Raise your hand if you’ve ever been in a situation where your male partner receives an inordinate amount of praise for tasks you do all day, every day? Yep, lots of hands going up. Unfortunately, there are many incredibly unfair dual standards in parenting that still exist in 2022. And this illustrator’s comic perfectly highlights the hypocrisy.
Mary Catherine Starr is a Massachusetts-based artist, yoga teacher, and mama of two behind the Instagram account @momlife_comics. Recently, she posted a series of comics titled “An Illustrated Guide To The Double Standards Of Parenting” to point out the differences in the ways society views moms when they do something vs. dads when they do that same thing.
First up: fast food for dinner.
There is so much guilt and shame associated with picking up a bag of chicken nuggets and french fries for your little ones. The morality society places on different types of food is an enormous detriment to everyone in general, including moms. Sometimes we don’t feel like cooking. Sometimes our kids literally won’t eat anything else. Sometimes, we all just want fast food because it tastes delicious! But dads don’t face the same criticisms that moms do when they “resort” to happy meals.
Personally, I know I’ve been on the receiving end of some side-eye if I’ve been on my phone at the playground. But my husband, who is an equal partner to me in every way, often gets complimented anytime he’s out with our children solo.
What’s most frustrating about this double standard is how it can pit moms against dads—and who does that help, exactly?
While we’re raising our hands, toss one up if you’ve ever heard the term “working dad” with as much regularity as “working mom?”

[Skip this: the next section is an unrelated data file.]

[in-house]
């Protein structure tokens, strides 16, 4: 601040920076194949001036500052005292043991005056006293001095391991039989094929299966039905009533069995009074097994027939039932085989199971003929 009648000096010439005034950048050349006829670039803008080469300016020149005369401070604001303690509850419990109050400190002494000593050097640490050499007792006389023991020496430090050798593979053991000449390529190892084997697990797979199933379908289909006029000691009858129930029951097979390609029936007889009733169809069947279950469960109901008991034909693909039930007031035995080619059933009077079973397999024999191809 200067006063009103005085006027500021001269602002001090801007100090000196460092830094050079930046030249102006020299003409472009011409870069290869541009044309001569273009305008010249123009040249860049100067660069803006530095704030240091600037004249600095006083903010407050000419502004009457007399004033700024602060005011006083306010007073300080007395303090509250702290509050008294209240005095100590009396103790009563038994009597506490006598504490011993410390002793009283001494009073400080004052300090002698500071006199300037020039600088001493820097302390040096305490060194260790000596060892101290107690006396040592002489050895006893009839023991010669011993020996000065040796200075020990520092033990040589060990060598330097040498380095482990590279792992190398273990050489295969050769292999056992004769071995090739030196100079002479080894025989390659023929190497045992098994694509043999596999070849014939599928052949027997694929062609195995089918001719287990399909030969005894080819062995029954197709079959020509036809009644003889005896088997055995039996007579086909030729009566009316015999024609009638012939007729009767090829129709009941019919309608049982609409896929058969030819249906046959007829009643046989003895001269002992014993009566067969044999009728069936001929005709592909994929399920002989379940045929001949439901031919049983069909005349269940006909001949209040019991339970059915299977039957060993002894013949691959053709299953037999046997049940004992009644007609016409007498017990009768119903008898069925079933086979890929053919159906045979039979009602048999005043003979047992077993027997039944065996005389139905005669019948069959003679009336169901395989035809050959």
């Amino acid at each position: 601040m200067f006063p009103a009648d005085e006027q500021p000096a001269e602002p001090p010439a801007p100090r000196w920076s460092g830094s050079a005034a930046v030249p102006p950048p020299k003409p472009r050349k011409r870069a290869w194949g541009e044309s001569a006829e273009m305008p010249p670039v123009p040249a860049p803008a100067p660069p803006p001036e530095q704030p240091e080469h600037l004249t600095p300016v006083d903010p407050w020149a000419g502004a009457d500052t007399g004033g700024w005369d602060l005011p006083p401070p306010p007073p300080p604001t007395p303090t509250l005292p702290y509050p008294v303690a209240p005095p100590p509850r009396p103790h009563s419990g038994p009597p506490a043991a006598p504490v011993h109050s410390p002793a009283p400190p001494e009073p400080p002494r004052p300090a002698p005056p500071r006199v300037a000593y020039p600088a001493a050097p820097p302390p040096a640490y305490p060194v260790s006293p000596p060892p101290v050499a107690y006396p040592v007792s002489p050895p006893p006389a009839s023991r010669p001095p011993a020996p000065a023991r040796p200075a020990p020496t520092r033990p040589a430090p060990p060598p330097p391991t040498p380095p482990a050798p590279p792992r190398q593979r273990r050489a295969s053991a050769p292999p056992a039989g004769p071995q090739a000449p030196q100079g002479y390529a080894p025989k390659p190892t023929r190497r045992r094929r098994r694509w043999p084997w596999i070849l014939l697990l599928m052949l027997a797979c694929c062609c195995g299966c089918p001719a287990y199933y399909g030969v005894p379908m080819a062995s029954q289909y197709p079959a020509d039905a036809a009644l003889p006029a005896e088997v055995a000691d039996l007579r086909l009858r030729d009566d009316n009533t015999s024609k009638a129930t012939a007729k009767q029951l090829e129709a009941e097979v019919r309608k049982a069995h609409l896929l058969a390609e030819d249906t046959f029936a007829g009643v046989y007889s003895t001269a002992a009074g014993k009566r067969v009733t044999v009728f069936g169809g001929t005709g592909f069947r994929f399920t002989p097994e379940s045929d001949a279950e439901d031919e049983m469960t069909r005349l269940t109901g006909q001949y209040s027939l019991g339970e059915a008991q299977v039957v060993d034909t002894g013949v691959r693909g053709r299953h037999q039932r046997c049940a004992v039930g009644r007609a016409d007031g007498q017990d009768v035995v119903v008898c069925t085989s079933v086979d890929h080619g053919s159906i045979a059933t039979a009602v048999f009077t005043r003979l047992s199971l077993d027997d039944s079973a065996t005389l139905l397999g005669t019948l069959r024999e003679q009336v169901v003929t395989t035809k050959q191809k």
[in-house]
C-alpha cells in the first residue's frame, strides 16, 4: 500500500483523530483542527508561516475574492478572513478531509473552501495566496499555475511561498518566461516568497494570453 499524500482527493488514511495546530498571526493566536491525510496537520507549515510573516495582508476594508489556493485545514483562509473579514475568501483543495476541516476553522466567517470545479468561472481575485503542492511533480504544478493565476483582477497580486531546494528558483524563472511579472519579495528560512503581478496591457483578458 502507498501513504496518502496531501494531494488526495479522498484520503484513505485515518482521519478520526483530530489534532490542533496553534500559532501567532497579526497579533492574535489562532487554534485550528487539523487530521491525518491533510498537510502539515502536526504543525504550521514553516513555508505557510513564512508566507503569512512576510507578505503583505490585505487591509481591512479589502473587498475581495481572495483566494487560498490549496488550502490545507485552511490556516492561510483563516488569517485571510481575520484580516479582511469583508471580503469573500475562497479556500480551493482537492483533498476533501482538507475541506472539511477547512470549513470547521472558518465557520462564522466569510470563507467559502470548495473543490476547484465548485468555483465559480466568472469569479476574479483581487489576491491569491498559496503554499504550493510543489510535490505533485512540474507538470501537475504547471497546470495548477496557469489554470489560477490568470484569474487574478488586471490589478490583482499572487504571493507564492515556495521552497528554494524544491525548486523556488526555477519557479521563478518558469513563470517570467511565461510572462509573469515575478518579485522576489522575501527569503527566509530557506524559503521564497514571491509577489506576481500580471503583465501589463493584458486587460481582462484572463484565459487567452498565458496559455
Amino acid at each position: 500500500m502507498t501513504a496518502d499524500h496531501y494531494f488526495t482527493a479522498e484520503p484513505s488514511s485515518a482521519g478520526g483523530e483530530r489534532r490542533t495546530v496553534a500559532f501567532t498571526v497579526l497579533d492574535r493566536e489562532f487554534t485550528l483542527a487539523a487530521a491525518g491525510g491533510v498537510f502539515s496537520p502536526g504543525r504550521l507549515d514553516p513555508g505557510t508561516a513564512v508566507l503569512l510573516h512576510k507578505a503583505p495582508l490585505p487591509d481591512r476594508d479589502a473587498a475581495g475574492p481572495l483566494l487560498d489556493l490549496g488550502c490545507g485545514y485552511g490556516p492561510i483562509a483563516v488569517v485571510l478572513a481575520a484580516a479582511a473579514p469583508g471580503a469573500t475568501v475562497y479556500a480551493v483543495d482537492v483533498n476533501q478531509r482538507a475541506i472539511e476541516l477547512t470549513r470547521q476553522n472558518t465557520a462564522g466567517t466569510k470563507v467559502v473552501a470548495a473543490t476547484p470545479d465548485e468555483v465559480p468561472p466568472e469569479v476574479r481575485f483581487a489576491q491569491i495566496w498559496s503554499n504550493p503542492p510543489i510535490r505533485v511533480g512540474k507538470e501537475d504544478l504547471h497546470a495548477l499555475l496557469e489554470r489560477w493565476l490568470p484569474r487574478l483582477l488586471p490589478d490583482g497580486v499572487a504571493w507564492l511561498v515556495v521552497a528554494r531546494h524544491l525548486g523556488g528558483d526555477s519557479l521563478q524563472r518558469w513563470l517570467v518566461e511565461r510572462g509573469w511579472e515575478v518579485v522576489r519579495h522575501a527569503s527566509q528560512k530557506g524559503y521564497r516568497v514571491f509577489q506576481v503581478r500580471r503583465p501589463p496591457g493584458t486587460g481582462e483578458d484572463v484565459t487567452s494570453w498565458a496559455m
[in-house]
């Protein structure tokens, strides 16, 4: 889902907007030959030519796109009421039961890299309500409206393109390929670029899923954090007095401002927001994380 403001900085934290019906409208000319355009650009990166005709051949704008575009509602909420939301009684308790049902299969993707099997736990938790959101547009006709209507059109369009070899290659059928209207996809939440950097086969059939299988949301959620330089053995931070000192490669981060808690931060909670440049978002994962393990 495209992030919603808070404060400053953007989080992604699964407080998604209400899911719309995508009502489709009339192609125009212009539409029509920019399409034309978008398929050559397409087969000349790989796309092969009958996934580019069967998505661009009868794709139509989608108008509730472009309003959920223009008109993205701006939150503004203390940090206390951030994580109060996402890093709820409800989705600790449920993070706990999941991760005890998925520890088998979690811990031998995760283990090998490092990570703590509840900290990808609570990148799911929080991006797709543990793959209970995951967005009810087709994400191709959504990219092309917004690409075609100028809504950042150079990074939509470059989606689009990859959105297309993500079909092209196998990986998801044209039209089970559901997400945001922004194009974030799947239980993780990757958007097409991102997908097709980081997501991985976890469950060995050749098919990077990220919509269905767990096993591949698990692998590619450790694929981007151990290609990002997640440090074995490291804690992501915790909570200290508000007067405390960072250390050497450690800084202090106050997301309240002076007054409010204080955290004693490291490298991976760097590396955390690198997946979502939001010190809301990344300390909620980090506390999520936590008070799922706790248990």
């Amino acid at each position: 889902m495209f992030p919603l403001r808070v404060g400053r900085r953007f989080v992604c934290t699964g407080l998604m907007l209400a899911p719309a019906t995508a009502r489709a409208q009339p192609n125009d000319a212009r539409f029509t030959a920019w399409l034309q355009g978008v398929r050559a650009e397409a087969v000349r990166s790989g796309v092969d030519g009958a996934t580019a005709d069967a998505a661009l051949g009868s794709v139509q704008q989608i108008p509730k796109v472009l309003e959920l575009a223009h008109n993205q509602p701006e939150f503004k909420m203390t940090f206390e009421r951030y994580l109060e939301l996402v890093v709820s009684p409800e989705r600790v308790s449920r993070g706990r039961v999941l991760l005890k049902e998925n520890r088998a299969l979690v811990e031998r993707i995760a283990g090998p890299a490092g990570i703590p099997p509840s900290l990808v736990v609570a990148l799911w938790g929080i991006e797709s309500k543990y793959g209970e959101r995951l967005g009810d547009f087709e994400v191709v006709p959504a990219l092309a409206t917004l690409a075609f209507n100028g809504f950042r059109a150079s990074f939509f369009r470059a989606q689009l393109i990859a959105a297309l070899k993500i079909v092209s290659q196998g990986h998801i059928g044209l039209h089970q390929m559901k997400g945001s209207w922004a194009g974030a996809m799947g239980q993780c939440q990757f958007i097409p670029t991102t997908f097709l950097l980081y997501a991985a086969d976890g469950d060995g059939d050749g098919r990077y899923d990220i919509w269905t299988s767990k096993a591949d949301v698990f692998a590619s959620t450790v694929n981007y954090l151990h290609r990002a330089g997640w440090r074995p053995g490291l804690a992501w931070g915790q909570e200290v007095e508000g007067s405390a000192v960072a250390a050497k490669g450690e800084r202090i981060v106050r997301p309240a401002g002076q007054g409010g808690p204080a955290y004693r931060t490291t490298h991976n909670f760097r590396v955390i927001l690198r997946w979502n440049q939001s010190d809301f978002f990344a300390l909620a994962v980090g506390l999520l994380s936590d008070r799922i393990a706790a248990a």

“I’m tired of our society applauding dads for handling the most basic of parenting duties and expecting perfection from mothers,” Starr tells HuffPost.
There are many scenarios that come to mind in line with these comics. Like when I’m out without children, I’ve been told how “lucky” I am that my husband is “babysitting” my children. Also, my husband is often the one to put our kindergartener on the bus because that time aligns with his lunch hour and, well, he likes doing it. Because he’s her dad. But a relative of mine once remarked how “nice” it was that he was willing to do that when his work schedule is “busier” than mine.
These comments bother my husband as much as they bother me. And again, I ask, who do these comments help? Not my husband, and certainly not me.
“Moms are expected to stay home from work when their kids are sick, and dads aren’t,” Starr says. “And, in fact, often dads aren’t given the same flexibility that moms are given when their kids are sick. ”
While there is seemingly no limit to the ways gender-based, societal double standards are implemented in parenting, these brilliant comics do an excellent job of visually highlighting them for all to see (and hopefully learn from).
Here’s the changing the narrative with some fun products to get your point across.